Murder on the Orient Express
by Agatha Christie
Murder. Mystery. Suspense. Excitement. A book you can’t put down. All of these comprise the thrilling mystery, Murder on the Orient Express. Written in a light manner, the reader is taken on an exhilarating adventure on the train called the Orient Express.
While Detective Poirot is traveling on the Orient Express, a despised gangster is murdered and it is up to Poirot to find the killer. Poirot, aware that the killer is still on the train, begins interviewing the passengers. Each has an alibi and seems unlikely to have committed the heinous crime, but with Poirot’s proficient ability, there is a surprising conclusion.
Christie entertains the reader with delightful and memorable characters in an intricate story. By adding details and clues, readers find themselves trying to play detective. Twists, turns and sudden revelations make this all the more intriguing.
My only disappointment was it ended too soon; since I was so eager to find out the conclusion I read it very quickly. With each new clue and suspicious character, the reader is even more curious to determine who did it. I recommend this book to anyone who enjoys mysteries, or likes a really good book. So grab a copy and see if you can discover who was the killer in Murder on the Orient Express.
The "Orient Express," connecting as it does the English Channel with the Black Sea, is one of the most famous trains in Europe. An American friend of the writer, after having considered the claims of the "Flying Scotsman" and the "Twentieth Century Limited," admitted that the "Orient Express" might claim to be the most famous train in the world. With its connecting trains it passes over the railway systems of no fewer than thirteen different countries of the continent of Europe.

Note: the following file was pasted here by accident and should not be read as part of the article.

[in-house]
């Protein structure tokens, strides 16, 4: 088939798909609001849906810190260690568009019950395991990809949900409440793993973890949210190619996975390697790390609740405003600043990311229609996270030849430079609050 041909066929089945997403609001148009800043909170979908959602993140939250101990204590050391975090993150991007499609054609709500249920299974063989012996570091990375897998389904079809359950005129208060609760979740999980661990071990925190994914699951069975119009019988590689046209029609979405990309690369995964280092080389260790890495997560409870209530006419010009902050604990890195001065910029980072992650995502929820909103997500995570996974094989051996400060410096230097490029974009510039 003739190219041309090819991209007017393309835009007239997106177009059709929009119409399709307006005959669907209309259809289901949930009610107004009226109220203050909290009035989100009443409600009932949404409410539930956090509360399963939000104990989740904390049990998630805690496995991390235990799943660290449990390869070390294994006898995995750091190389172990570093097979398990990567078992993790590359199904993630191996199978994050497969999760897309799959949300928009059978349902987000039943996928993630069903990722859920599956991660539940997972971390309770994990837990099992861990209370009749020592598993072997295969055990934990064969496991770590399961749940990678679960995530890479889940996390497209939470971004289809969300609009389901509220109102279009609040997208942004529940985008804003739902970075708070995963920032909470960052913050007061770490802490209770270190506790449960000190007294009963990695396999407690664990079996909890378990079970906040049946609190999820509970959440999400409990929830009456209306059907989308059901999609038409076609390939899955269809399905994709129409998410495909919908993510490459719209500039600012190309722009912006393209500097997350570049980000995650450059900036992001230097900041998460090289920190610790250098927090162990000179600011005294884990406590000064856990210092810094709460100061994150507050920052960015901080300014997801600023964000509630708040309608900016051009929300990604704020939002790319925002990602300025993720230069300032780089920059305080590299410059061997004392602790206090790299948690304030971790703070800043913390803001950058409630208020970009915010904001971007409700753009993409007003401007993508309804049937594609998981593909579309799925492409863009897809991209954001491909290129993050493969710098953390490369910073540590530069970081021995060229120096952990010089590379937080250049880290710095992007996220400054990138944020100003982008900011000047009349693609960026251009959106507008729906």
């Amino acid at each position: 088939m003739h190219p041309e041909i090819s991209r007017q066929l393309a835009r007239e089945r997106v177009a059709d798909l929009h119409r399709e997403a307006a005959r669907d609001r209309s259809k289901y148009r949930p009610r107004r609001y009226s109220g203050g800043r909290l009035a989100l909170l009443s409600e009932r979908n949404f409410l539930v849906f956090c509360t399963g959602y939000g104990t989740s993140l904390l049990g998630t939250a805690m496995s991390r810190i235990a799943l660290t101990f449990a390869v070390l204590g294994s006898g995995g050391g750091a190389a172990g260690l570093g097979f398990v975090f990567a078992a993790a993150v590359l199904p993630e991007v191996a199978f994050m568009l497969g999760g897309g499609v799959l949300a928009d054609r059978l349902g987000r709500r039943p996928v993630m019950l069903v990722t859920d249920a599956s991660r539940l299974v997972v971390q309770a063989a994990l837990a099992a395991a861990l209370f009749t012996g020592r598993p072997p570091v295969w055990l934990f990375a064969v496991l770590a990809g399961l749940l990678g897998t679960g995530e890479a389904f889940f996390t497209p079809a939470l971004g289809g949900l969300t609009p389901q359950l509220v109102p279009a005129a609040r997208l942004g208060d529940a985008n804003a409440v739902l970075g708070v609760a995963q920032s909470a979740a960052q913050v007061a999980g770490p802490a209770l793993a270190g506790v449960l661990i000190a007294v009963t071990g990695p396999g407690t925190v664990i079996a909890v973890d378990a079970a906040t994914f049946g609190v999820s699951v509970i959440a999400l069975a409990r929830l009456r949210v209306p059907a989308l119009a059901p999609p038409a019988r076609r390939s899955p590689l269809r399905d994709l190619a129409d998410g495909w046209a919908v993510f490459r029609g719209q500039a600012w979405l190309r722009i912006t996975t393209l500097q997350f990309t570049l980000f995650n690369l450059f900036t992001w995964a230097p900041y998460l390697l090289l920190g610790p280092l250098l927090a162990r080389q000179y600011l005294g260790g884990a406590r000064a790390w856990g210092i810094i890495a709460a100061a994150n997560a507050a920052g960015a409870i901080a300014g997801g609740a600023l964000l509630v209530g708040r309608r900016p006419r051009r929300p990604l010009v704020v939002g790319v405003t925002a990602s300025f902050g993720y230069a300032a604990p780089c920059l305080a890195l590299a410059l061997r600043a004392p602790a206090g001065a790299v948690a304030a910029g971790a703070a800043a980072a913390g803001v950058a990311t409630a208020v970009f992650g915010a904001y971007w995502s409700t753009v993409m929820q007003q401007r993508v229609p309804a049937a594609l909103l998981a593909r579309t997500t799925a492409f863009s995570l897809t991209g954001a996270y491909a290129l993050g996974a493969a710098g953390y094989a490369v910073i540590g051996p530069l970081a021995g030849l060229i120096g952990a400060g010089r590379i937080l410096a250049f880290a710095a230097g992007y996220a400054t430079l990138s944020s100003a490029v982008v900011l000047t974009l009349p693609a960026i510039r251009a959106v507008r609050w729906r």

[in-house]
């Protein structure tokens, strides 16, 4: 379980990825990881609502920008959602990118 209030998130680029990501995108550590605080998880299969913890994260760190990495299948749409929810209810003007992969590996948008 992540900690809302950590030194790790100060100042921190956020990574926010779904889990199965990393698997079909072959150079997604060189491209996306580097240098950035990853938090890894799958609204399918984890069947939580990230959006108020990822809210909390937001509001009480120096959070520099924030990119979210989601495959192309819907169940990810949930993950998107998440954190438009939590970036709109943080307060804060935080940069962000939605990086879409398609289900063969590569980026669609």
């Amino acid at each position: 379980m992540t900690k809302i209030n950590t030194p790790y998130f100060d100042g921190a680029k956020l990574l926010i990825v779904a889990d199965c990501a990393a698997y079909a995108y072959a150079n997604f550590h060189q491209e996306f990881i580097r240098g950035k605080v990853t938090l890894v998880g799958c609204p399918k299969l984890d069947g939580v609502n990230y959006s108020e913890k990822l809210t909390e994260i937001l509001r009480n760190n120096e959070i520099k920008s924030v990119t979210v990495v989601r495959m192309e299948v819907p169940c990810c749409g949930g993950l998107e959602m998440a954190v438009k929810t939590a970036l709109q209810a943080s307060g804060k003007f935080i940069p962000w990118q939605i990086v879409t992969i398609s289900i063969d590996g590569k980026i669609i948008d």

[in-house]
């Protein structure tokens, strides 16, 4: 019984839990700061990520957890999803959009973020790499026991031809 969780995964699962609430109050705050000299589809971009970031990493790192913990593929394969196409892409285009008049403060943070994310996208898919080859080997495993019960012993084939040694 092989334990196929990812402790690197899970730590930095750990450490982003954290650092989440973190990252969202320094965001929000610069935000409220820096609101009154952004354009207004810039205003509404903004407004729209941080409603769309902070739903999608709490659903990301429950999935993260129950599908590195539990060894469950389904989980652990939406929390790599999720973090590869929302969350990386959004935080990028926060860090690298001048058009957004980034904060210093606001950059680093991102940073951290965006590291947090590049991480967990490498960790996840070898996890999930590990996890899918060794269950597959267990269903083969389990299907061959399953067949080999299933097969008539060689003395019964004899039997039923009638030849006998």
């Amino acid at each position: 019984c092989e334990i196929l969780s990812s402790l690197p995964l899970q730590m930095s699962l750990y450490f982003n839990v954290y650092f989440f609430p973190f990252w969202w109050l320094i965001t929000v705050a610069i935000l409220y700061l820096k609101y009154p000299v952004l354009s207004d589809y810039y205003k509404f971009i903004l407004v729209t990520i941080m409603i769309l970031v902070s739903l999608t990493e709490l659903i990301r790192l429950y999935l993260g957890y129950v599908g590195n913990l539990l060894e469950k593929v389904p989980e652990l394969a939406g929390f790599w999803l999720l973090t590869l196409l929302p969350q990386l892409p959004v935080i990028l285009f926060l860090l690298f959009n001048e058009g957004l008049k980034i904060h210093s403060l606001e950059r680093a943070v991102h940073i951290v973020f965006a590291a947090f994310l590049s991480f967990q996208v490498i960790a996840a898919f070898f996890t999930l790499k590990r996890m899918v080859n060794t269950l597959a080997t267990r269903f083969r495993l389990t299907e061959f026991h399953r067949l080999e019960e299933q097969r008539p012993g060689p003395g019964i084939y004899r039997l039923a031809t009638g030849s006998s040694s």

The "Orient Express" proper runs from Calais and Paris to Bucharest, passing through France, Germany, Austria, Czechoslovakia, Hungary and Romania. Then there is the closely-associated "Simplon-Orient Express," which makes its way farther south, through Switzerland, Italy and Yugoslavia. From Nish, in Yugoslavia, there is a connection for Athens, while the main part goes on through Bulgaria to Istanbul (formerly known as Constantinople) in Turkey. Finally, returning to the north, the "Ostend-Vienna Express" connects with the "Orient Express" at the latter city, providing a through link with North Germany and Belgium. The "Orient Express" links up with the "Simplon-Orient Express" by a connection between Budapest and Belgrade. Such, in outline, are the ramifications of the "Orient Express" and its associated services.
Of all the International trains of Europe – and of the world for that matter – the "Orient Express" is the most international. Thirteen countries make a good total. The "Orient" is also the oldest-established of Europe’s transcontinentals, for it was the first to be composed entirely of rolling-stock belonging to the International Sleeping Car Company. It began running between Paris and Vienna in 1883, barely a decade after sleeping-cars were first known in Europe. The cars of that date were six-wheelers, with four-berth compartments, and lighting was by means of old-fashioned German petroleum lamps. Travel in them, however, was by no means uncomfortable, for the berths were good enough once one had gone to bed, and by reason of their considerable weight (for those days) the cars ran fairly easily in spite of their rigid wheel-bases.